Finding the Best Match

Finding the Best Match

Let's conclude our adventures in the SQL wilderness by combining several of the techniques shown in this chapter and try to select employees on the basis of some rather complex and fuzzy conditions. We want to find, from among our employees, that one member of staff who happens to be the best candidate for a project that requires a range of skills across several different environments (for example, Java, .NET, PHP, and SQL Server). The ideal candidate is a guru in all environments; but if we issue a query asking for the highest skill level everywhere it shall probably return no row. In the absence of the ideal candidate, we are usually left with imperfect candidates, and we must identify someone who has the best competency in as many of our environments as possible and is therefore the best suited for the project. For instance, if our Java guru is a world expert, but knows nothing of PHP, that person is unlikely to be selected.

"Best suited" implies a comparison between the various employees, or, in other words, a sort, from which the winner will emerge. Since we want only one winner, we shall have to limit the output of our list of candidates to the first row. You should already be beginning to see the query as a select ... from (select ... order by) limit 1 or whatever your SQL dialect permits.

The big question is, of course, how we are going to order the employees. Who is going to get the preference between one who has a decent knowledge of three of the specified topics, and one who is an acknowledged guru of two subjects? It is likely, in a case such as we are discussing, that the width of knowledge is what matters more to us than the depth of knowledge. We can use a major sort key on the number of skills from the requirement list that are mastered, and a minor sort key on the sum of the various skill_level values by employee for the skills in the requirement list. Our inner query comes quite naturally:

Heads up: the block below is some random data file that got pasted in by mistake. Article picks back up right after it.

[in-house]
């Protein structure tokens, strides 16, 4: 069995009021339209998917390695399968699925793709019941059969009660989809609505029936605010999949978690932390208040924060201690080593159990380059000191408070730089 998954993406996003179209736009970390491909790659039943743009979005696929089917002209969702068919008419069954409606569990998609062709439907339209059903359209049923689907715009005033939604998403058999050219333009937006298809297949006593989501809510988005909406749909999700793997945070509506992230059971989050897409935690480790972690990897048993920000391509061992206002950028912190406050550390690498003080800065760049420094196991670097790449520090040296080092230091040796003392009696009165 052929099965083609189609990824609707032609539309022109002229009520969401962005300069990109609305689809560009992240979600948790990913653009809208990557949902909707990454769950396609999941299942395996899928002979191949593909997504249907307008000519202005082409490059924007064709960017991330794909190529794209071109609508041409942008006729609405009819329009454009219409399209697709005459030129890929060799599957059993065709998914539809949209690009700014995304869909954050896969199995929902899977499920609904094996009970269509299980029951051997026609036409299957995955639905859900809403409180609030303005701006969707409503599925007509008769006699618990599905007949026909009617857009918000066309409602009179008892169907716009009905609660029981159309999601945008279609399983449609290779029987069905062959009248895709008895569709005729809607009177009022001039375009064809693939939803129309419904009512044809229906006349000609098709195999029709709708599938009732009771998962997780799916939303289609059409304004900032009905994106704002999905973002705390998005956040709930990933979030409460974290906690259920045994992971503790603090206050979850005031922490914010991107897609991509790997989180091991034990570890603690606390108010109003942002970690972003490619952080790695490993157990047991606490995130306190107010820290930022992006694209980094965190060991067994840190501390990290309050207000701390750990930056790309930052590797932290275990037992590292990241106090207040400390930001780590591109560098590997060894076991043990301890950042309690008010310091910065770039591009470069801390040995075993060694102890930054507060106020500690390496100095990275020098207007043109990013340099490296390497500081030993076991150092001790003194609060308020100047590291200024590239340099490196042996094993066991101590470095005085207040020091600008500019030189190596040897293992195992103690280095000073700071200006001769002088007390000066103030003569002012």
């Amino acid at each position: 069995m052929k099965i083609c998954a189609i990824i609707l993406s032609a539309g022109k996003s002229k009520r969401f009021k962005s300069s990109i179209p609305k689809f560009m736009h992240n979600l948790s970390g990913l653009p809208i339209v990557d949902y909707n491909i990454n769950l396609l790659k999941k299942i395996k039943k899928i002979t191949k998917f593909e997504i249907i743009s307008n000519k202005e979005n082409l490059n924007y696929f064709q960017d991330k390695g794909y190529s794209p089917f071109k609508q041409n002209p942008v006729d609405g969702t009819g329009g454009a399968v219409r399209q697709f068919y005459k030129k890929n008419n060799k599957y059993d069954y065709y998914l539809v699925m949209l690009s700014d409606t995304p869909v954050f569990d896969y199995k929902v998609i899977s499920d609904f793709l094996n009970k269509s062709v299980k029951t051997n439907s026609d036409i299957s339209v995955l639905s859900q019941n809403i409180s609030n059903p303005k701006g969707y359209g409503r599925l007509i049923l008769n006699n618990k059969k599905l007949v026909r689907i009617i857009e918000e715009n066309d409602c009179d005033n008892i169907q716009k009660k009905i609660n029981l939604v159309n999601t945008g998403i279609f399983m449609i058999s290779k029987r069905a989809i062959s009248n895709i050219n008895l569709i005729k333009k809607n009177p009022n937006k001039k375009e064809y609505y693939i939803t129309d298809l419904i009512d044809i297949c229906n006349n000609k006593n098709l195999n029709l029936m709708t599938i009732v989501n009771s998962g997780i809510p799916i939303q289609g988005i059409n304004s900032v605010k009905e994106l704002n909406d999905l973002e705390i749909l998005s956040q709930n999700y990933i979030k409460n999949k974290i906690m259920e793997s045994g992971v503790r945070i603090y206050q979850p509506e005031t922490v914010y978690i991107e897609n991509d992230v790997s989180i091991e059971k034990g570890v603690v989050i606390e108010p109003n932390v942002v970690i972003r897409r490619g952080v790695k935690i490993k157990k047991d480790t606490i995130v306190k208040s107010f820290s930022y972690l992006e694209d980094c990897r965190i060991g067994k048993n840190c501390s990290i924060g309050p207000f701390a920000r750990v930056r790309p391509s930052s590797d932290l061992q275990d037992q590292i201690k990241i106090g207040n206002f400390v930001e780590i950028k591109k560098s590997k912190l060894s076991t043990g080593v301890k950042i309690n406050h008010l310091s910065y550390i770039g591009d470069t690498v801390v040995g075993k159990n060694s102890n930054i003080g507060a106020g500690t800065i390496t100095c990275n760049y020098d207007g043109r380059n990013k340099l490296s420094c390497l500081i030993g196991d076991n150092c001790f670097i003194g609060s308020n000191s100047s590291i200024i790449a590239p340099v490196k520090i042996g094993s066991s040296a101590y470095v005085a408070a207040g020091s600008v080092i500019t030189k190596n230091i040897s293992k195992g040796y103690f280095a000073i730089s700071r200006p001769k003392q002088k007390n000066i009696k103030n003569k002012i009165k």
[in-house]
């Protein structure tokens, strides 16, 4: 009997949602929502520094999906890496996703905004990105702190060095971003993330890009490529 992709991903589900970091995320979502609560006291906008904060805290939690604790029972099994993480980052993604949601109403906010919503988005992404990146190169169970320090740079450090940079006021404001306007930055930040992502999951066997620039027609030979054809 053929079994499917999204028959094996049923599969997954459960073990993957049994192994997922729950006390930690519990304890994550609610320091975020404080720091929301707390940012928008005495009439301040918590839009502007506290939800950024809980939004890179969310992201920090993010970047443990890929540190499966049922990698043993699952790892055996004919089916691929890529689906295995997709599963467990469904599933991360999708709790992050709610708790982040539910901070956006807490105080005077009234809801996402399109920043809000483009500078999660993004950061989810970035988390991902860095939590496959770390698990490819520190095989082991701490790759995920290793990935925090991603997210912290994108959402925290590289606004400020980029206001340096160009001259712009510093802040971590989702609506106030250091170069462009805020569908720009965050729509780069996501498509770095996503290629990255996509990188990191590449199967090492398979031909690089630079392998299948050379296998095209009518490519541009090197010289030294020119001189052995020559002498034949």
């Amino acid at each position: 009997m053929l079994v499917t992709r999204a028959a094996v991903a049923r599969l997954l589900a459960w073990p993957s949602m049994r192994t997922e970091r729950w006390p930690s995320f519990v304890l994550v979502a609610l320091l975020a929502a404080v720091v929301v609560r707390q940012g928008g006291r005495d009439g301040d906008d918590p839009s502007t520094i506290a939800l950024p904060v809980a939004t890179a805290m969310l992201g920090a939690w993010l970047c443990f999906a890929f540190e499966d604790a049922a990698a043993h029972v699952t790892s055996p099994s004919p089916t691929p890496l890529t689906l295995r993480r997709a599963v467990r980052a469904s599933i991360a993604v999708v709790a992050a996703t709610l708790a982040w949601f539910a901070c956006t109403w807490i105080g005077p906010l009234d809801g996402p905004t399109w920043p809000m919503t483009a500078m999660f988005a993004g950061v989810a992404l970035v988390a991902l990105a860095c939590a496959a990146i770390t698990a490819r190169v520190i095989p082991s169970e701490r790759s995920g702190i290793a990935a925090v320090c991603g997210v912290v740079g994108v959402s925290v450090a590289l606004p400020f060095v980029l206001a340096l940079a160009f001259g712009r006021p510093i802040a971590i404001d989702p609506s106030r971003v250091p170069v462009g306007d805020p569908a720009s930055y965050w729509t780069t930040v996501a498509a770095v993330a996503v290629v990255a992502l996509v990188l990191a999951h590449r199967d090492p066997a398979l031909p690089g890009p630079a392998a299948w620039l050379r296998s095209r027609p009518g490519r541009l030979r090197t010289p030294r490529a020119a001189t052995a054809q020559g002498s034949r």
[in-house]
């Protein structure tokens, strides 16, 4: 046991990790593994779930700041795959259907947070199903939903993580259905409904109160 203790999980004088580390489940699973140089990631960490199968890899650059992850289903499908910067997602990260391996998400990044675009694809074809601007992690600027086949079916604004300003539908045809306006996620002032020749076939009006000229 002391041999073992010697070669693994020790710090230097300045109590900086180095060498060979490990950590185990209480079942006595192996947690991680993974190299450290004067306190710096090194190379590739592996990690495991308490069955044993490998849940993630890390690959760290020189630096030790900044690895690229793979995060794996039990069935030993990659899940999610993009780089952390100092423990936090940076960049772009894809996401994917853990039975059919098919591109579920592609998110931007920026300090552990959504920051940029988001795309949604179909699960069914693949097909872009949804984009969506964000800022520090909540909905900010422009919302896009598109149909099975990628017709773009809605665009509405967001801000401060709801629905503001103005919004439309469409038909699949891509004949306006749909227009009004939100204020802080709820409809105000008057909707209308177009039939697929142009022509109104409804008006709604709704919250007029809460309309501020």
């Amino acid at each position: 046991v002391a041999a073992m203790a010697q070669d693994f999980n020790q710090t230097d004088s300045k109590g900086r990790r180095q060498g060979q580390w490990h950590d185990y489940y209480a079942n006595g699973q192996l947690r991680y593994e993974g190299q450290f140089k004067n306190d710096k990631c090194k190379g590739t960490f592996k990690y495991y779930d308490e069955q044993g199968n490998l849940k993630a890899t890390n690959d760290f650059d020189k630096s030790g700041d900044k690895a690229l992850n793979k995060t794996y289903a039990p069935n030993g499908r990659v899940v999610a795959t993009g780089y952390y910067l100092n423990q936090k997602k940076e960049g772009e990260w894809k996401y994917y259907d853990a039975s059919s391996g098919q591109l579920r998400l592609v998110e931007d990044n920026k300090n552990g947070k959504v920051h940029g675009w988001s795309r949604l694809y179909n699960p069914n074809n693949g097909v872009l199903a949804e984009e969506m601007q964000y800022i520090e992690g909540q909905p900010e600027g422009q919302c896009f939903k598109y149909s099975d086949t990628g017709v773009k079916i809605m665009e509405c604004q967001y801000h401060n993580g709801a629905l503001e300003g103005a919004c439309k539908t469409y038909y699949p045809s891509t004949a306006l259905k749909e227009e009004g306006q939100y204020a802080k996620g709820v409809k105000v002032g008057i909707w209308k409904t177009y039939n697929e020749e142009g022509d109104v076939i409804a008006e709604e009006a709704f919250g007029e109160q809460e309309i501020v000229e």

select e.employee_name,
       count(ss.skill_id) as major_key,
       sum(ss.skill_level) as minor_key
from employees e,
     skillset ss,
     skills s
where s.skill_name in ('JAVA', '.NET', 'PHP', 'SQL SERVER')
  and s.skill_id = ss.skill_id
  and ss.employee_id = e.employee_id
group by e.employee_name
order by 2, 3

This query, however, doesn't tell us anything about the actual skill level of our best candidate. We should therefore combine this query with a double conversion to get an encoding of skills. I leave doing that as an exercise, assuming that you have not yet reached a semi-comatose state.

You should also note, from a performance standpoint, that we need not refer to the employees table in the inner query. The employee name is information that we need only when we display the final result. We should therefore handle only employee_id values, and do the bulk of the processing using the tables skills and skillset. You should also think about the rare situation in which two candidates have exactly the same skillsdo you really want to restrict output to one row?

To paraphrase General Robert E. Lee, "It is well that SQL is so terrible, or we should grow too fond of it."

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